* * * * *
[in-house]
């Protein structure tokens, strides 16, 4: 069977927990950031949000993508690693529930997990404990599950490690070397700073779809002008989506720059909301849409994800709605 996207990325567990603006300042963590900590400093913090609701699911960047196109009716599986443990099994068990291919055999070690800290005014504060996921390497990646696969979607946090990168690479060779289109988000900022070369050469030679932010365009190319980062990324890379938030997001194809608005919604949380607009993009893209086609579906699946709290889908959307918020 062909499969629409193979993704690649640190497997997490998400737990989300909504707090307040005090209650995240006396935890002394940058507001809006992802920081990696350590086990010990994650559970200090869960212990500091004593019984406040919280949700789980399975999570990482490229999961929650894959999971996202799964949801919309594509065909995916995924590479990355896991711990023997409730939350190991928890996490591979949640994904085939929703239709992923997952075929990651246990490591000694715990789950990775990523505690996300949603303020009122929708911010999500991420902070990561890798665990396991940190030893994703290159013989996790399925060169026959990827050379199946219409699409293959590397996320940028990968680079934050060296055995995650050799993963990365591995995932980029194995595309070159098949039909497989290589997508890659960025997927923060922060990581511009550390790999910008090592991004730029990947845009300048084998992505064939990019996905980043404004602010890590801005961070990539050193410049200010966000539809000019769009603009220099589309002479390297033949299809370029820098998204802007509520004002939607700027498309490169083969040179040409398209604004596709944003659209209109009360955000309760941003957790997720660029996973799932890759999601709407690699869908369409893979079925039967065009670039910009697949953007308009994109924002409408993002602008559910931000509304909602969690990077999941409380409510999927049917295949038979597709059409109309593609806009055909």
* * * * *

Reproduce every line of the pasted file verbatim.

[in-house]
């Protein structure tokens, strides 16, 4: 069977927990950031949000993508690693529930997990404990599950490690070397700073779809002008989506720059909301849409994800709605 996207990325567990603006300042963590900590400093913090609701699911960047196109009716599986443990099994068990291919055999070690800290005014504060996921390497990646696969979607946090990168690479060779289109988000900022070369050469030679932010365009190319980062990324890379938030997001194809608005919604949380607009993009893209086609579906699946709290889908959307918020 062909499969629409193979993704690649640190497997997490998400737990989300909504707090307040005090209650995240006396935890002394940058507001809006992802920081990696350590086990010990994650559970200090869960212990500091004593019984406040919280949700789980399975999570990482490229999961929650894959999971996202799964949801919309594509065909995916995924590479990355896991711990023997409730939350190991928890996490591979949640994904085939929703239709992923997952075929990651246990490591000694715990789950990775990523505690996300949603303020009122929708911010999500991420902070990561890798665990396991940190030893994703290159013989996790399925060169026959990827050379199946219409699409293959590397996320940028990968680079934050060296055995995650050799993963990365591995995932980029194995595309070159098949039909497989290589997508890659960025997927923060922060990581511009550390790999910008090592991004730029990947845009300048084998992505064939990019996905980043404004602010890590801005961070990539050193410049200010966000539809000019769009603009220099589309002479390297033949299809370029820098998204802007509520004002939607700027498309490169083969040179040409398209604004596709944003659209209109009360955000309760941003957790997720660029996973799932890759999601709407690699869908369409893979079925039967065009670039910009697949953007308009994109924002409408993002602008559910931000509304909602969690990077999941409380409510999927049917295949038979597709059409109309593609806009055909």